Thursday, July 10, 2008

I want to see an ebook reader bitch-slap fight




Boy, I had no clue how many ebook reader choices are already out there. Most seem to be based on eInk’s
The ebook readers from Astak look promising, but even the cheap one (5? screen) is not shipping yet. The iRex Iliad looks promising too, but expensive at USD699 for the large-screen (8.1?) version, though it does have a stylus touchscreen and seems more general than just reading (marketing copy claims you can “read comics, sketch, play Sudoku or crossword puzzles…” on it, though I prefer a one-trick pony that does its trick really well, like the beautifully designed iPod Shuffle.)

I’m no longer considering the Bookeen Cybook after one of its users reported that full-page (letter/A4) PDF files are often unusable due to the smaller screen. I intend to read not only technical books but technical papers, so that’s a dealbreaker for me, and I’m looking seriously at the Iliad as a result.

I’ve long complained that if only the Kindle supported PDF, I’d buy that, but I’m not so sure anymore: virtually all the other readers support the Mobipocket format (which has both DRM’d and non-DRM’d variants), and if there is anything worse than a DRM’d ebook format, it’s twoincompatible DRM’d ebook formats (Amazon Kindle has its own .AZW format, and while the Kindle supports Mobipocket, it’s hard for me to get behind a device whose main contribution seems to be a new DRM format).

I definitely want to have one of these loaded up with stuff before our big family vacation in August, so I guess I’ll have to make a decision by then…you’d think academics who read a lot and cart around sheaves of papers printed out from PDF files would be a great early-adopter audience, but only the iLiad seems to be targeting them…


Saturday, July 5, 2008

“Hackers & Painters: Big Ideas from the Computer Age”

Paul Graham’s interesting book has a lot of refreshingly iconoclastic ideas around the art and craft of hacking and how that impinges on the Real World, startups, universities, language design, etc. Unfortunately the density of great stuff doesn’t quite justify reading the whole book, but I really liked the chapter called “Revenge of the Nerds” about the “evolution” of programming languages and how they are becoming more Lisp-like, to the point that we’re almost caught up to 1960. Worth a (quick) read for hackers, who will find much to identify with written in a style of discourse that’s natural to them.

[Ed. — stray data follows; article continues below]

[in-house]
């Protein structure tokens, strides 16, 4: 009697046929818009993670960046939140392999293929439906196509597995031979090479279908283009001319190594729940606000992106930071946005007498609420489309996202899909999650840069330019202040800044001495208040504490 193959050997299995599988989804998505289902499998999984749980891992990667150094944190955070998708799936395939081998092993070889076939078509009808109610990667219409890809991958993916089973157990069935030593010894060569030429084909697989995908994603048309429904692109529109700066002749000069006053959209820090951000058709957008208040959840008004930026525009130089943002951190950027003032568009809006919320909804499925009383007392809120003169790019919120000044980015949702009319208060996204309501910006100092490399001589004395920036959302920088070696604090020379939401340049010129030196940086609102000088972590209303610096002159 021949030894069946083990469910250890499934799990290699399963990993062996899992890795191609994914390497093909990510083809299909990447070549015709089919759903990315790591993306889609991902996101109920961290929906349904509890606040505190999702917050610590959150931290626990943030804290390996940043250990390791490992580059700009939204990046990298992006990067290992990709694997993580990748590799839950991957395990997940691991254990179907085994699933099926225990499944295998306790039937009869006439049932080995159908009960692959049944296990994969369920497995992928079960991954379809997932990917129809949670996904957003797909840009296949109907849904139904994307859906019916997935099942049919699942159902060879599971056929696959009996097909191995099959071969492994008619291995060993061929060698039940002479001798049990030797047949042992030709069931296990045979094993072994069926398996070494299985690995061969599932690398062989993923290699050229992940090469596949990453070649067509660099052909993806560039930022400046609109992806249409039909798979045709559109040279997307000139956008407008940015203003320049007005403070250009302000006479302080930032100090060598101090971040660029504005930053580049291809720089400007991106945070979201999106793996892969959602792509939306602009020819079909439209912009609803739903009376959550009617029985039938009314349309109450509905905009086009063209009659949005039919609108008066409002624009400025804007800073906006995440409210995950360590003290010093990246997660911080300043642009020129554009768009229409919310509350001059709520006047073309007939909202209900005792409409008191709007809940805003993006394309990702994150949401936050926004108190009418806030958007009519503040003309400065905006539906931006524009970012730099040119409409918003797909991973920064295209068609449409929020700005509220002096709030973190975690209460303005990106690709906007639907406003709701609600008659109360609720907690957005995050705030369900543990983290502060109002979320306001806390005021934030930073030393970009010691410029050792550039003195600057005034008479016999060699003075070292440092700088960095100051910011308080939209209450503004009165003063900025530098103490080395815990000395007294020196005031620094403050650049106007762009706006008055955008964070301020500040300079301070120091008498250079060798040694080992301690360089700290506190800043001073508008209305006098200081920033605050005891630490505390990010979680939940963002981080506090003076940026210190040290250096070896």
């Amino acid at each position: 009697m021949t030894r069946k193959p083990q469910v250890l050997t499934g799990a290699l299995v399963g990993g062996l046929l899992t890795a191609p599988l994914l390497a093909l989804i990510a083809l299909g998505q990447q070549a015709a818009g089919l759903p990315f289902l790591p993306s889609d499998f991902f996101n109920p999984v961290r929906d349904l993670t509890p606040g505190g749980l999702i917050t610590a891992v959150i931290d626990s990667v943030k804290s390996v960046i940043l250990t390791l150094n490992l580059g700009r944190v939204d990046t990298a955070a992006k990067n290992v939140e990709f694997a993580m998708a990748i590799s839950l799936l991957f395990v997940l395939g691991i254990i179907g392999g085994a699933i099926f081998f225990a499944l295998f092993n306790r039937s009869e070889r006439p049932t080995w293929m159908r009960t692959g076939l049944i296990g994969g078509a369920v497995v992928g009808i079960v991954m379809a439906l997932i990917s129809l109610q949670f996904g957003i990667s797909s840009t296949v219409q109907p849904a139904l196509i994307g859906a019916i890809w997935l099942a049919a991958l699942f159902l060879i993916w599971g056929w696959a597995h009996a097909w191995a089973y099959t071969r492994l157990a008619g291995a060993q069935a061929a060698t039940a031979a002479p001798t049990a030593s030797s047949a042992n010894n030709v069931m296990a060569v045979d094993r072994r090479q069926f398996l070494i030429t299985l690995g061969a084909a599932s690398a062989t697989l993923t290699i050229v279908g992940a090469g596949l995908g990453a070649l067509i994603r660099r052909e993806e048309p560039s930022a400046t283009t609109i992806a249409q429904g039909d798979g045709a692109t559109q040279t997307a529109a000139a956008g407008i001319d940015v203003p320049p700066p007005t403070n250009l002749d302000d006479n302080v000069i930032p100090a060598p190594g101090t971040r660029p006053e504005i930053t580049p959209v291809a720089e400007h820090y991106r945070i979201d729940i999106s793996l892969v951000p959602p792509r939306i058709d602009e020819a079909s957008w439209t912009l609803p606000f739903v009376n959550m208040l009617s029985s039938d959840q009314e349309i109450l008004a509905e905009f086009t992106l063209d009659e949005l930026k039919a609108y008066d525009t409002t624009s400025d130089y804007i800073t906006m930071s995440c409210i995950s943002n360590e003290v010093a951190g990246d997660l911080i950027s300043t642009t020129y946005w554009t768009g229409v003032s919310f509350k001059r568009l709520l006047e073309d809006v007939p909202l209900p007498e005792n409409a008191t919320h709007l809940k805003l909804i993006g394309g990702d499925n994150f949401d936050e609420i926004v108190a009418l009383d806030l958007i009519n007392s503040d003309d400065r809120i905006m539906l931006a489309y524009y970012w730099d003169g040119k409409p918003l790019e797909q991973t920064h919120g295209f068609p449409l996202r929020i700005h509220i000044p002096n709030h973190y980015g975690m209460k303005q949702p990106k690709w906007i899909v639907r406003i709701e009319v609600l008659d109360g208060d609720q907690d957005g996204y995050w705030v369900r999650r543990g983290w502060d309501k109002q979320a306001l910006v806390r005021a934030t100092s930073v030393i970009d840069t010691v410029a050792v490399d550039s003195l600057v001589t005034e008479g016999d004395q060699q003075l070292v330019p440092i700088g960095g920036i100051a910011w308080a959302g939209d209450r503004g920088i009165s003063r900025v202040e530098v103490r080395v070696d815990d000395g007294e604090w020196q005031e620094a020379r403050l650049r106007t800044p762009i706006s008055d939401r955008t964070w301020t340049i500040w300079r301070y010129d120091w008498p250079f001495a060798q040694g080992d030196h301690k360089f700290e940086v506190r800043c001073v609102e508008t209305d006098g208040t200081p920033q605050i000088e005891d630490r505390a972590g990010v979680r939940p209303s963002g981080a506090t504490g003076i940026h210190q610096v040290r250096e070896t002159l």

Why I still don’t have an eBook reader

My typical packing list for a beach vacation: bathing suit, t-shirt, shades, and 30 pounds of books, plus geek manuscripts in PDF format. You’d think I’d be the perfect eBook candidate, being an early adopter and all. But they all suck one way or another. Never mind usability; never mind the ~$400 price tag. The dealbreaker is that the content situation is laughable, to wit:

Amazon’s Kindle has a pretty good selection, and they’re at least priced intelligently (~50% of print edition), but you can’t view PDF documents on it. Yes, I know about the “converter”. It doesn’t process tables or figures, making it useless for any technical PDF’s, which for me is most PDF’s. TheCyBook uses the Mobipocket DRM format, which is sold by dozens of half-assed retailers whose selection and reputation aren’t even a fraction of Amazon’s and whose pricing is stupid—the ebook costs the same as the print edition, and I can’t even donate it to my library when I’m done with it. But the CyBook does render PDF, so I could at least use it for geek books, technical articles,Gutenberg downloads, etc.

Some libraries have started ebook lending. But the NY Public Library, whose print collection exceeds 50 million volumes, has exactly 945 Fiction titles available in ebook form, most available as only one or the other of Mobipocket or Adobe eBook. Given that Adobe manages to crap on the user experience of every product they put out, and that Adobe Reader still holds my grand prize for crashing Firefox & Safari, I don’t even want to go near Adobe’s ebook format, which they popularized in part by distributing DRM’d versions of Gutenberg etexts—evil.

The book industry seems to be doing its very best to imitate the visionary RIAA and MPAA. I imagine at some point the book industry’s proctologist will call them to tell them that he’s found their head. Until then I’ll keep lugging dead trees around.